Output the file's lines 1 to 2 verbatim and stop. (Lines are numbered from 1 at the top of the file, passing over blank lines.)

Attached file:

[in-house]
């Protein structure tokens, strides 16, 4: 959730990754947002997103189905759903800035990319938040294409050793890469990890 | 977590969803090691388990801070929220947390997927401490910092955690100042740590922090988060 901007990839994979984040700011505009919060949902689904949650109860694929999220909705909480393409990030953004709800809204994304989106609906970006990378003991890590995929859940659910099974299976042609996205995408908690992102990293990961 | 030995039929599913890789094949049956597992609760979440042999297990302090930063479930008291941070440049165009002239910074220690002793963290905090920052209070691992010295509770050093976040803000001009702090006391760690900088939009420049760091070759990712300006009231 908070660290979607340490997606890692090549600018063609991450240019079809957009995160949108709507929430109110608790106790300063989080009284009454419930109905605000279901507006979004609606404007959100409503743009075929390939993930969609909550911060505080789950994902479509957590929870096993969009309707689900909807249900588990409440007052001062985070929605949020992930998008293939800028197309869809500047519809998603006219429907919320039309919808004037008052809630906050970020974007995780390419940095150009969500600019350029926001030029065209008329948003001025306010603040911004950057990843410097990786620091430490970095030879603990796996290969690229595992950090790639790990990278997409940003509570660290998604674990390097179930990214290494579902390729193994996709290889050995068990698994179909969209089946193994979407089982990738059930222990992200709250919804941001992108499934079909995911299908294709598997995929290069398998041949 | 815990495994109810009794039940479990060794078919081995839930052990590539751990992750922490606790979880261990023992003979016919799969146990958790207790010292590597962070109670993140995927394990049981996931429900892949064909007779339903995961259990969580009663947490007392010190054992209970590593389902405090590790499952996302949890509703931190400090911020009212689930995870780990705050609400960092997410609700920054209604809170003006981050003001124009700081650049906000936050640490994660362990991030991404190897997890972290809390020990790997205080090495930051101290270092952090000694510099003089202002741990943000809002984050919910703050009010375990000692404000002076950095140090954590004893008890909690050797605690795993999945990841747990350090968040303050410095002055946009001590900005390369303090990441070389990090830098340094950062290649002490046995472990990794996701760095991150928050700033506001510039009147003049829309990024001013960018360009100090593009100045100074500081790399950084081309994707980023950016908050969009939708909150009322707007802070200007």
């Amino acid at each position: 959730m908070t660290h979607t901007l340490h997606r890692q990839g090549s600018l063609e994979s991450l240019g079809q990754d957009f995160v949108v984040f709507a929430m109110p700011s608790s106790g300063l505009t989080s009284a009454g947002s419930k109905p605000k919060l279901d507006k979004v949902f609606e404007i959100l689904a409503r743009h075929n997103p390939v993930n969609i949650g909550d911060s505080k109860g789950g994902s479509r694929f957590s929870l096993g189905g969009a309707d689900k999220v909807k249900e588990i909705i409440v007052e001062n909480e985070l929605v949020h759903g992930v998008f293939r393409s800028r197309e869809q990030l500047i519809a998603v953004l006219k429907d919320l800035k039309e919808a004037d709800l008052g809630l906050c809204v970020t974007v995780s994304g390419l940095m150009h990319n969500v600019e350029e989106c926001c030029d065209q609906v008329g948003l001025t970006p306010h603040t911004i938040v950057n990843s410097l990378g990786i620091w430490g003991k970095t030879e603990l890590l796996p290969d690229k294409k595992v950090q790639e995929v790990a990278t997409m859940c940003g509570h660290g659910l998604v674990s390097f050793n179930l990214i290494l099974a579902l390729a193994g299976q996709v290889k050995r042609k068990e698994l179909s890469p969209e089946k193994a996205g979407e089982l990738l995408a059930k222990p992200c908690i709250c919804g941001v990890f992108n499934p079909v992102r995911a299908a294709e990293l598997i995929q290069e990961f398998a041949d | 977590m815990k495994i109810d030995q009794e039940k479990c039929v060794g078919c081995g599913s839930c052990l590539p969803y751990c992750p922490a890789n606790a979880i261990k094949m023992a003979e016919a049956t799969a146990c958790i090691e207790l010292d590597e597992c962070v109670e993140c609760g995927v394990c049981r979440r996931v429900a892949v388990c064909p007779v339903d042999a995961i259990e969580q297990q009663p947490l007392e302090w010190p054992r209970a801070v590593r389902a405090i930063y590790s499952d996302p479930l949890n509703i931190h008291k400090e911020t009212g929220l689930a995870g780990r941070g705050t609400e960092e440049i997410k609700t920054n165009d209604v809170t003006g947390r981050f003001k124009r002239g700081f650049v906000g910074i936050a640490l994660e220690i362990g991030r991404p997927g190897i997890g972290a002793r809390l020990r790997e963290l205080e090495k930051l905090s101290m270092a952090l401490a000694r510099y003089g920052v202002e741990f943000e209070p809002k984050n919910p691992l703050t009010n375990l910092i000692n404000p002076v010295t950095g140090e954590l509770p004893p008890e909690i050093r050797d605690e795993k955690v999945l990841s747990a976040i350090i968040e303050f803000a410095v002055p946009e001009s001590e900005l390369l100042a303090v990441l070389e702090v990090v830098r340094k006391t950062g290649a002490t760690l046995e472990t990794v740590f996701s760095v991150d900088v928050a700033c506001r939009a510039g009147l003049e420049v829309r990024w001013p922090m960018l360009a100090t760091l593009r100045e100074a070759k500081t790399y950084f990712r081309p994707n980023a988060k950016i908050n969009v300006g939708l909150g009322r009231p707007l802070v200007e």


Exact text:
[in-house]
């Protein structure tokens, strides 16, 4: 959730990754947002997103189905759903800035990319938040294409050793890469990890 | 977590969803090691388990801070929220947390997927401490910092955690100042740590922090988060 901007990839994979984040700011505009919060949902689904949650109860694929999220909705909480393409990030953004709800809204994304989106609906970006990378003991890590995929859940659910099974299976042609996205995408908690992102990293990961 | 030995039929599913890789094949049956597992609760979440042999297990302090930063479930008291941070440049165009002239910074220690002793963290905090920052209070691992010295509770050093976040803000001009702090006391760690900088939009420049760091070759990712300006009231 908070660290979607340490997606890692090549600018063609991450240019079809957009995160949108709507929430109110608790106790300063989080009284009454419930109905605000279901507006979004609606404007959100409503743009075929390939993930969609909550911060505080789950994902479509957590929870096993969009309707689900909807249900588990409440007052001062985070929605949020992930998008293939800028197309869809500047519809998603006219429907919320039309919808004037008052809630906050970020974007995780390419940095150009969500600019350029926001030029065209008329948003001025306010603040911004950057990843410097990786620091430490970095030879603990796996290969690229595992950090790639790990990278997409940003509570660290998604674990390097179930990214290494579902390729193994996709290889050995068990698994179909969209089946193994979407089982990738059930222990992200709250919804941001992108499934079909995911299908294709598997995929290069398998041949 | 815990495994109810009794039940479990060794078919081995839930052990590539751990992750922490606790979880261990023992003979016919799969146990958790207790010292590597962070109670993140995927394990049981996931429900892949064909007779339903995961259990969580009663947490007392010190054992209970590593389902405090590790499952996302949890509703931190400090911020009212689930995870780990705050609400960092997410609700920054209604809170003006981050003001124009700081650049906000936050640490994660362990991030991404190897997890972290809390020990790997205080090495930051101290270092952090000694510099003089202002741990943000809002984050919910703050009010375990000692404000002076950095140090954590004893008890909690050797605690795993999945990841747990350090968040303050410095002055946009001590900005390369303090990441070389990090830098340094950062290649002490046995472990990794996701760095991150928050700033506001510039009147003049829309990024001013960018360009100090593009100045100074500081790399950084081309994707980023950016908050969009939708909150009322707007802070200007």